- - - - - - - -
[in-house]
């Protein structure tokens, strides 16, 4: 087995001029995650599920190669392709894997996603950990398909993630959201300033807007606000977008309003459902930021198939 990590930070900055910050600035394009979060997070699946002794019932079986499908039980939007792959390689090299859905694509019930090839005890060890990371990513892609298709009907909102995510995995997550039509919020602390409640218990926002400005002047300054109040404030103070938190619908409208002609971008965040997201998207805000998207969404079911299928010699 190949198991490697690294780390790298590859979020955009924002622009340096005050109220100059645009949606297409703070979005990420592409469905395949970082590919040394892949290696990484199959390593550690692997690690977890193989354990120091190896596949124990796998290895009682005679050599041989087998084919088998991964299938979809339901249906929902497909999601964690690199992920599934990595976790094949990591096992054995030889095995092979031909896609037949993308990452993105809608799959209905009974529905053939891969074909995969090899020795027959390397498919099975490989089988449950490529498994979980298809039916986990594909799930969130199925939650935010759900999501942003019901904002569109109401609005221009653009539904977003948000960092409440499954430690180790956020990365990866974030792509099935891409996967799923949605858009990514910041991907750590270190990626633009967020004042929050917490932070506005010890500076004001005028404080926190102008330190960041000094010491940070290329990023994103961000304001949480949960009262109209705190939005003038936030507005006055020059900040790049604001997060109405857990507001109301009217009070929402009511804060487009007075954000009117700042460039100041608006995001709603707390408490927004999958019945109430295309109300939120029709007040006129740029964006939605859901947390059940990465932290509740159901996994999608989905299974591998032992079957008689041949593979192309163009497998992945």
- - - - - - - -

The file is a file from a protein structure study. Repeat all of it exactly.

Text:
[in-house]
């Protein structure tokens, strides 16, 4: 087995001029995650599920190669392709894997996603950990398909993630959201300033807007606000977008309003459902930021198939 990590930070900055910050600035394009979060997070699946002794019932079986499908039980939007792959390689090299859905694509019930090839005890060890990371990513892609298709009907909102995510995995997550039509919020602390409640218990926002400005002047300054109040404030103070938190619908409208002609971008965040997201998207805000998207969404079911299928010699 190949198991490697690294780390790298590859979020955009924002622009340096005050109220100059645009949606297409703070979005990420592409469905395949970082590919040394892949290696990484199959390593550690692997690690977890193989354990120091190896596949124990796998290895009682005679050599041989087998084919088998991964299938979809339901249906929902497909999601964690690199992920599934990595976790094949990591096992054995030889095995092979031909896609037949993308990452993105809608799959209905009974529905053939891969074909995969090899020795027959390397498919099975490989089988449950490529498994979980298809039916986990594909799930969130199925939650935010759900999501942003019901904002569109109401609005221009653009539904977003948000960092409440499954430690180790956020990365990866974030792509099935891409996967799923949605858009990514910041991907750590270190990626633009967020004042929050917490932070506005010890500076004001005028404080926190102008330190960041000094010491940070290329990023994103961000304001949480949960009262109209705190939005003038936030507005006055020059900040790049604001997060109405857990507001109301009217009070929402009511804060487009007075954000009117700042460039100041608006995001709603707390408490927004999958019945109430295309109300939120029709007040006129740029964006939605859901947390059940990465932290509740159901996994999608989905299974591998032992079957008689041949593979192309163009497998992945």